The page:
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Agentless Passives and Diagramming the Passive Ed McCorduck English 402--Grammar SUNY Cortland

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Presentation on theme: "Agentless Passives and Diagramming the Passive Ed McCorduck English 402--Grammar SUNY Cortland"— Presentation transcript:

1 Agentless Passives and Diagramming the Passive Ed McCorduck English 402--Grammar SUNY Cortland

2 “agentless” passives – sentences in the passive voice that don’t have a by phrase, hence in which the subject of the active-voice equivalent (i.e., the “agent”) is not given slide 2: definition of an agentless passive English 402: Grammar

3 exx Nuclear weapons are made from fissible materials. = (Scientists) make nuclear weapons from fissible materials. My pet scorpion has been stolen. = (Someone/somebody/a crook) has stolen my pet scorpion. Saddam was acclaimed a Sunni national hero. = (People/They) acclaimed Saddam a national hero. slide 3: examples of passive sentences without expressed agents English 402: Grammar

4 Therefore, unlike the “normal” derivation of a passive sentence from an active-voice one as we saw in “The Passive Voice” lecture, in the derivation of an agentless passive we must assume that there always is an actual, indefinite agent, i.e., a subject of the active sentence, even if this is not expressed through a by phrase in the passive: slide 4: difference between “normal” passive sentences and agentless passives English 402: Grammar

5 active: The cut-rate hospital discards the body parts every evening. subj pres + MV (discard) dir obj ADV ⇒ passive: The body parts are discarded by the cut-rate hospital every evening. dir obj pres + be + -en +MV (discard) subj ADV slide 5: derivation of a passive sentence with an expressed agent (a by phrase) English 402: Grammar

6 cf. active (with indefinite subject): Somebody/A lackey discards the body parts every evening. subj pres + MV (discard) dir obj ADV ⇒ agentless passive: The body parts are discarded every evening. dir obj pres + be + -en +MV (discard) ADV slide 6: derivation of an agentless passive English 402: Grammar

7 In Reed-Kellogg diagrams of passive sentences, since by is a preposition a by phrase is diagrammed like any other prepositional phrase, that is, the head preposition by is given on a slanted line connected to the predicate on the main horizontal line and the slanted line connects to a horizontal line parallel with the main horizontal line on which is the head of the NP that corresponds to the agent in the active. slide 7: how by phrases are handled in Reed-Kellogg diagrams English 402: Grammar

8 ex active: The girl decked the boy. (Pattern VII) subj past + MV (deck) dir obj ⇒ passive: The boy was decked by the girl. dir obj past + be + -en + MV (deck) subj slide 5: derivation of another passive sentence with an expressed agent (a by phrase) English 402: Grammar

9 slide 9: Reed-Kellogg of the active sentence in slide 8 English 402: Grammar Reed-Kellogg diagram of The girl decked the boy:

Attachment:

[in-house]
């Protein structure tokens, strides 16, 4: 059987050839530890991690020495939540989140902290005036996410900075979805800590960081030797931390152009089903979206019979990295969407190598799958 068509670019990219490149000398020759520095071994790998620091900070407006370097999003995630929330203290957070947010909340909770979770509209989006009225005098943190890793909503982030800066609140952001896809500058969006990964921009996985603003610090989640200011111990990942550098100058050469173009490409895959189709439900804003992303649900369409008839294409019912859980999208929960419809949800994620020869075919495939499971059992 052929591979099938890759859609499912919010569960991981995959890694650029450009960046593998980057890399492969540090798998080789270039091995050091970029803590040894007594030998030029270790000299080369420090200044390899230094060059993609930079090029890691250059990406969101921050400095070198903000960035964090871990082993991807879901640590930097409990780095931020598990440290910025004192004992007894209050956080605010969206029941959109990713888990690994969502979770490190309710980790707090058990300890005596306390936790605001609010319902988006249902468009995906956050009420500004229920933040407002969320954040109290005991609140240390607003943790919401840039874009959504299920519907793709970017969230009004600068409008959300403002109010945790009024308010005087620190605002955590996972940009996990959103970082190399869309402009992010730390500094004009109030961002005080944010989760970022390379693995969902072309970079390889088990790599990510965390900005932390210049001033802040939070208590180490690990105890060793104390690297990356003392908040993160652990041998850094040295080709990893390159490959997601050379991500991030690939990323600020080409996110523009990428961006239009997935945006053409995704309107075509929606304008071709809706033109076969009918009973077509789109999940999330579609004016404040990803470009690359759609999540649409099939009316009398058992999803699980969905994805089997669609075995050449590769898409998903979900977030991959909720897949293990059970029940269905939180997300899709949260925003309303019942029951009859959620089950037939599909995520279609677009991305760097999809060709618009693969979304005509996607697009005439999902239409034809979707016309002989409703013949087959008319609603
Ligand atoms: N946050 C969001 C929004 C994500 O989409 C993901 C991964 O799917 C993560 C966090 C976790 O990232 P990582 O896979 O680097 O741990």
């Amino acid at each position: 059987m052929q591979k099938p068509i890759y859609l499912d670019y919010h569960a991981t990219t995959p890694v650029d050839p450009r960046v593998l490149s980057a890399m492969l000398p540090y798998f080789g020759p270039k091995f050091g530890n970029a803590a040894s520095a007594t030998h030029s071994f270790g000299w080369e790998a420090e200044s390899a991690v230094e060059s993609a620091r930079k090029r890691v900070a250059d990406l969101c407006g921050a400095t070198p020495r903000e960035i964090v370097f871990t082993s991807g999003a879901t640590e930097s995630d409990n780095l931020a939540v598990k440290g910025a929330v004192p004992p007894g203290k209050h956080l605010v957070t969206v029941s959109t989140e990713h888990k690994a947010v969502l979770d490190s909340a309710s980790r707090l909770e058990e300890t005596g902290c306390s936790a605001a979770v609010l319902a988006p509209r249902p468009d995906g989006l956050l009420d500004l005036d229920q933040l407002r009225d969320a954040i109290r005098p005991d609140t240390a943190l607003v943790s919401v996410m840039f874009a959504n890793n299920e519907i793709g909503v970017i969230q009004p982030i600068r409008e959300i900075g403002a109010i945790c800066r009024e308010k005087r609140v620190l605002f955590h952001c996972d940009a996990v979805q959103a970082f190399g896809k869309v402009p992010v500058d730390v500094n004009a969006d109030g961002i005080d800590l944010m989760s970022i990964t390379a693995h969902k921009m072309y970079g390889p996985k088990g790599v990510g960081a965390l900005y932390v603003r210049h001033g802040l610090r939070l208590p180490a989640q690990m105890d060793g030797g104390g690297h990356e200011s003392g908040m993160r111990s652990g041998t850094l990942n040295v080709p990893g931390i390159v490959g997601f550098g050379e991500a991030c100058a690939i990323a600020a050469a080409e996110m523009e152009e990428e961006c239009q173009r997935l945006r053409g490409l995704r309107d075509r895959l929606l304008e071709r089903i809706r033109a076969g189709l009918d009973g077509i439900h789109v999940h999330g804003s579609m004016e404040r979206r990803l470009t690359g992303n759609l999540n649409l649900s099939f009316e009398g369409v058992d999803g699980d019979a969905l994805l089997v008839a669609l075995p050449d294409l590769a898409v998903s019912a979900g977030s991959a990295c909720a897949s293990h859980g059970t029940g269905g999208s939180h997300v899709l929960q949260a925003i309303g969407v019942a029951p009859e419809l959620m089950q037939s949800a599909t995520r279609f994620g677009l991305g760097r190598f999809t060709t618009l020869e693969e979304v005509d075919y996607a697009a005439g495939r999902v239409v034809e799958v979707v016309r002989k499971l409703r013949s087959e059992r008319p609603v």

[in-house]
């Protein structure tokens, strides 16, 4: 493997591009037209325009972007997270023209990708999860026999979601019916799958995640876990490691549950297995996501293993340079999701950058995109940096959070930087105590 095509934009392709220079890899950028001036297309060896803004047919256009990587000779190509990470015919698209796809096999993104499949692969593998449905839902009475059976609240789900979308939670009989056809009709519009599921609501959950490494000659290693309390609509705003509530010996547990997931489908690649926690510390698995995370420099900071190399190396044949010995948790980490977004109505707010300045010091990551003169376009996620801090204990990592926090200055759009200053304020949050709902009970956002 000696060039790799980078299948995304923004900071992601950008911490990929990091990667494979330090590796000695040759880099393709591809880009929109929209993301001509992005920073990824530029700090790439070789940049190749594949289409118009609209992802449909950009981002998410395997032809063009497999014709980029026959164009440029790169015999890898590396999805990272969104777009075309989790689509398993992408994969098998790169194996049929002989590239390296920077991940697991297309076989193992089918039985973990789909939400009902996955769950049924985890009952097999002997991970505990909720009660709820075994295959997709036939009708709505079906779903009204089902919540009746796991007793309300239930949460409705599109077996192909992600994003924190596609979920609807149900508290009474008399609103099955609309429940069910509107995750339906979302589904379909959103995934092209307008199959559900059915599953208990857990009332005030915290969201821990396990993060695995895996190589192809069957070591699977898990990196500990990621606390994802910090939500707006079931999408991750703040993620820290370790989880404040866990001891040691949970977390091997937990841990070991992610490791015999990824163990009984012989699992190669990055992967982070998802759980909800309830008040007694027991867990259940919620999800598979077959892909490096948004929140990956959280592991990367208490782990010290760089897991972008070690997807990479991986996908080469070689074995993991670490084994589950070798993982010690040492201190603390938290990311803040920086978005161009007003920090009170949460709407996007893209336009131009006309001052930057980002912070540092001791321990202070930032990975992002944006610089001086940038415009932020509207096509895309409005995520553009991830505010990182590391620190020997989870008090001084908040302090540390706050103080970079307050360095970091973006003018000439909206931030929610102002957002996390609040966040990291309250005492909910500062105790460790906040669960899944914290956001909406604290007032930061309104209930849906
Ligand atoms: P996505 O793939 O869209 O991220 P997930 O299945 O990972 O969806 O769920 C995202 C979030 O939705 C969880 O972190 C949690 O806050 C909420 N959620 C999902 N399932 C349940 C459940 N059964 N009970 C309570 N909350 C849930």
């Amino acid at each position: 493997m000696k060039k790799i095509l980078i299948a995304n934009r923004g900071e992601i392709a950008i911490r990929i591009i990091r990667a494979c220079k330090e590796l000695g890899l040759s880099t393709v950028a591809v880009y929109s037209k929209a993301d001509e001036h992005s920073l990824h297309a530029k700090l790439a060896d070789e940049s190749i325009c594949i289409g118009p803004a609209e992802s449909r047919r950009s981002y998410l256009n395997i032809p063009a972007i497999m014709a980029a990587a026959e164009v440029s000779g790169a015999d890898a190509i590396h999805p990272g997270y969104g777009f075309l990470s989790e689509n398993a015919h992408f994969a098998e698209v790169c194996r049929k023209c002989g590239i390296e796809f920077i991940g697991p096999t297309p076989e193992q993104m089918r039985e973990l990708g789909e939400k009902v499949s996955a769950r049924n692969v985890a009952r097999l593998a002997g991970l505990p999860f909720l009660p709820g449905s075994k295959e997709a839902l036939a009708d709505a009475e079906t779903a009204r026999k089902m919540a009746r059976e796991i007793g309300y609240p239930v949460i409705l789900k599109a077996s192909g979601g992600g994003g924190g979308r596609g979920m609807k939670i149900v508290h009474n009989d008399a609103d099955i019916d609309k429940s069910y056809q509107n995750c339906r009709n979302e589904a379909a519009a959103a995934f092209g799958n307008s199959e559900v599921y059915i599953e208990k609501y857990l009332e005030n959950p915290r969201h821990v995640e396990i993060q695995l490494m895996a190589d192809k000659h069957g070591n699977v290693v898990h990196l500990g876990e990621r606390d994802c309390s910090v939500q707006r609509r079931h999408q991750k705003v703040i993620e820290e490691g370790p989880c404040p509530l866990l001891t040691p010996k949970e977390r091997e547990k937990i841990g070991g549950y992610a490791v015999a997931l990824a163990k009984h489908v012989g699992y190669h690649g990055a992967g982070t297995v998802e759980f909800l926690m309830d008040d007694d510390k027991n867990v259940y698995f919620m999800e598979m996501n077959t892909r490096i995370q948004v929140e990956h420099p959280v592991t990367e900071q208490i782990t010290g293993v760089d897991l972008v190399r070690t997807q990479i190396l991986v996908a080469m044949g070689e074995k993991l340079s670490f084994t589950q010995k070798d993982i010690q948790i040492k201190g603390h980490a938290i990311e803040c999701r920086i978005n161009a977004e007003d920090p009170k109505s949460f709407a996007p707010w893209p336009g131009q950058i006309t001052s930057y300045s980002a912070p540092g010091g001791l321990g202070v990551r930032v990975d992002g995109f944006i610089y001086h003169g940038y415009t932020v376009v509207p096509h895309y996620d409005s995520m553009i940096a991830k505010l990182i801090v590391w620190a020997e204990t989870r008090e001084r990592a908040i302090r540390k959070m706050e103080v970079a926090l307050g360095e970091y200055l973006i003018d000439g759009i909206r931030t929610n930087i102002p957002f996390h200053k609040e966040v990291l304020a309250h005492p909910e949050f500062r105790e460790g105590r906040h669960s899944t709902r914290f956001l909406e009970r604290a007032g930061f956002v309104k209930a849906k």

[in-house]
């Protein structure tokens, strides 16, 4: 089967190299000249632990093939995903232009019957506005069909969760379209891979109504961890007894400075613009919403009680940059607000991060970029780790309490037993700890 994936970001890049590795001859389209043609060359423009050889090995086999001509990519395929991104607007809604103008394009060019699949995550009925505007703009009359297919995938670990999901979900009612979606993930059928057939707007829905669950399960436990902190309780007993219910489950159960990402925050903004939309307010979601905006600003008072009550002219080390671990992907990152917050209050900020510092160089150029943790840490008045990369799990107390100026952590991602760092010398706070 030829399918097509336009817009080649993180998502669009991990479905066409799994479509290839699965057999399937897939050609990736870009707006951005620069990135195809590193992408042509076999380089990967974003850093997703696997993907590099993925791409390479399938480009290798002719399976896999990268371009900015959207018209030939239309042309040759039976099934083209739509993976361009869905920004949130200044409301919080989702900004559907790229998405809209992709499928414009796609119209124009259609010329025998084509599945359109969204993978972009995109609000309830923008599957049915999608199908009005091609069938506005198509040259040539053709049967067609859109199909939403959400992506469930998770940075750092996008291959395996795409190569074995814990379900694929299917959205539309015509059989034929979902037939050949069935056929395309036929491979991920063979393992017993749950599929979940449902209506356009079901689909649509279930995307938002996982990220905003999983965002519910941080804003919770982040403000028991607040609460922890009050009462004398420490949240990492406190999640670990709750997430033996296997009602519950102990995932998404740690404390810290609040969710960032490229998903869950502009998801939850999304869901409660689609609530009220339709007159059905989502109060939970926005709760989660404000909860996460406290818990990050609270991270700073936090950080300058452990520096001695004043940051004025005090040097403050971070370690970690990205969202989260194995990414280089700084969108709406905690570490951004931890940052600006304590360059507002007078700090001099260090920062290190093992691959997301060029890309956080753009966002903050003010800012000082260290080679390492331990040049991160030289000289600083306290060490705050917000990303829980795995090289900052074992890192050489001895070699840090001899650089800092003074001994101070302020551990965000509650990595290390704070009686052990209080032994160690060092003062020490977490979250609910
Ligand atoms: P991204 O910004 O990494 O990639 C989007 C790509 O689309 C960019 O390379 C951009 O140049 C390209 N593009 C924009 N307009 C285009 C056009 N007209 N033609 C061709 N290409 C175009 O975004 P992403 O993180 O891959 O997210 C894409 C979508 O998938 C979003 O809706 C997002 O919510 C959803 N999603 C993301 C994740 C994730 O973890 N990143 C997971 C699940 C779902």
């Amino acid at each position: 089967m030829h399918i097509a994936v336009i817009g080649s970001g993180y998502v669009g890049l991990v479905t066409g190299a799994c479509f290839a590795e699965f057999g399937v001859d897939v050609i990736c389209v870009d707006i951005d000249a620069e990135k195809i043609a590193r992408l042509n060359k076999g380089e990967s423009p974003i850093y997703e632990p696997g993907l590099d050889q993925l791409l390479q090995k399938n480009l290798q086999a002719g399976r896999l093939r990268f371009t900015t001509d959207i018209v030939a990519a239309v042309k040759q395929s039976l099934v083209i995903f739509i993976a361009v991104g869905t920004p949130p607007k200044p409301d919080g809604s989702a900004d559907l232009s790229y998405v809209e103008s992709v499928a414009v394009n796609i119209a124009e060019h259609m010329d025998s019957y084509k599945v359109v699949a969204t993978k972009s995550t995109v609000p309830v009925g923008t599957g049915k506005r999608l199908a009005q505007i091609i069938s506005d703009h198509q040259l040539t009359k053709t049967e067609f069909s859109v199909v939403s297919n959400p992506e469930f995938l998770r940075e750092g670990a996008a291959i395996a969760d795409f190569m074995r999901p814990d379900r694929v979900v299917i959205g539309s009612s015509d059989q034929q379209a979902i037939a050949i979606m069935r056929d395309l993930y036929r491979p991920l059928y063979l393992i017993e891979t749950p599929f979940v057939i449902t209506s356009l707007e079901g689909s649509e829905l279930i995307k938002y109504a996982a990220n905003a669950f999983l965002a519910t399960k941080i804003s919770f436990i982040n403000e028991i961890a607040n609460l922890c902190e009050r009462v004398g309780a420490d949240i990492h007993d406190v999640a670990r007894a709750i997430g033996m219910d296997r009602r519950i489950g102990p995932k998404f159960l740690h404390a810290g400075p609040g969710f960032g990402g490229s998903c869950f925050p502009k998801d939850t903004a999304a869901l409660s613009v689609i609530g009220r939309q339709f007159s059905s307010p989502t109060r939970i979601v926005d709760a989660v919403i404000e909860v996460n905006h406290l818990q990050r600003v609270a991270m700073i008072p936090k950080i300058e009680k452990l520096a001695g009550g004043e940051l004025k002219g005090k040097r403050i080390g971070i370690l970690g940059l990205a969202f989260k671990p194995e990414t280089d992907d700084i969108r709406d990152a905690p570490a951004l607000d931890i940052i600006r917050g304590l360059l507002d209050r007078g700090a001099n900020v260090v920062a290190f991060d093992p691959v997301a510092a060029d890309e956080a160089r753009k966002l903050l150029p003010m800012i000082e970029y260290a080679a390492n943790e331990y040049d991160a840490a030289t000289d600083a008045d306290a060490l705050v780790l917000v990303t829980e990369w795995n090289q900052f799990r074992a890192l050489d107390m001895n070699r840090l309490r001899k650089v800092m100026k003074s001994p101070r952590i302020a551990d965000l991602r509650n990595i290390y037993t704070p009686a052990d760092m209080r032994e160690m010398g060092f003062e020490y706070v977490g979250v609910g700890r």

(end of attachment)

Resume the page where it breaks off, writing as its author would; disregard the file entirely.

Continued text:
10 slide 10: Reed-Kellogg of the passive sentence in slide 8 English 402: Grammar Reed-Kellogg diagram of The boy was decked by the girl:

11 Recall from slide 19 of “The Passive Voice” lecture that in passive sentences derived from Pattern VIII active sentences, i.e., ones in which there is both a direct and an indirect object, either the direct object of the active equivalent (the “patient”) or the indirect object in the active can be made the subject of the passive sentence: slide 11: review of how to make passives of Pattern VIII sentences English 402: Grammar

12 active: Virgil shows Dante Hell and Purgatory. indir obj dir obj Virgil shows Hell and Purgatory to Dante. dir obj indir obj passive: Hell and Purgatory are shown to Dante by Virgil. Dante is shown Hell and Purgatory by Virgil. slide 12: alternative active and passive versions of a Pattern VIII sentence English 402: Grammar

13 slide 13: Reed-Kellogg diagram of one of the passives in slide 12 English 402: Grammar Here is the Reed-Kellogg diagram of the first of these passive equivalents, Hell and Purgatory are shown to Dante by Virgil:

14 slide 14: Reed-Kellogg diagram of a passive derived from a Pattern IX sentence English 402: Grammar Here is the Reed-Kellogg diagram of the passive sentence Throckmorton had been thought totally incorrigible by the townsfolk which is derived from the Pattern IX active sentence The townsfolk thought Throckmorton totally incorrigible which contains an adjectival object complement (the adjective phrase totally incorrigible):

15 Note of course that the diagram does not contain a by phrase since, as in the sentence itself, the agent is not expressed. slide 15: Reed-Kellogg diagram of an agentless passive sentence English 402: Grammar Finally, here is the Reed-Kellogg diagram of the agentless passive sentence My pet scorpion has been stolen given in slide 3 above :


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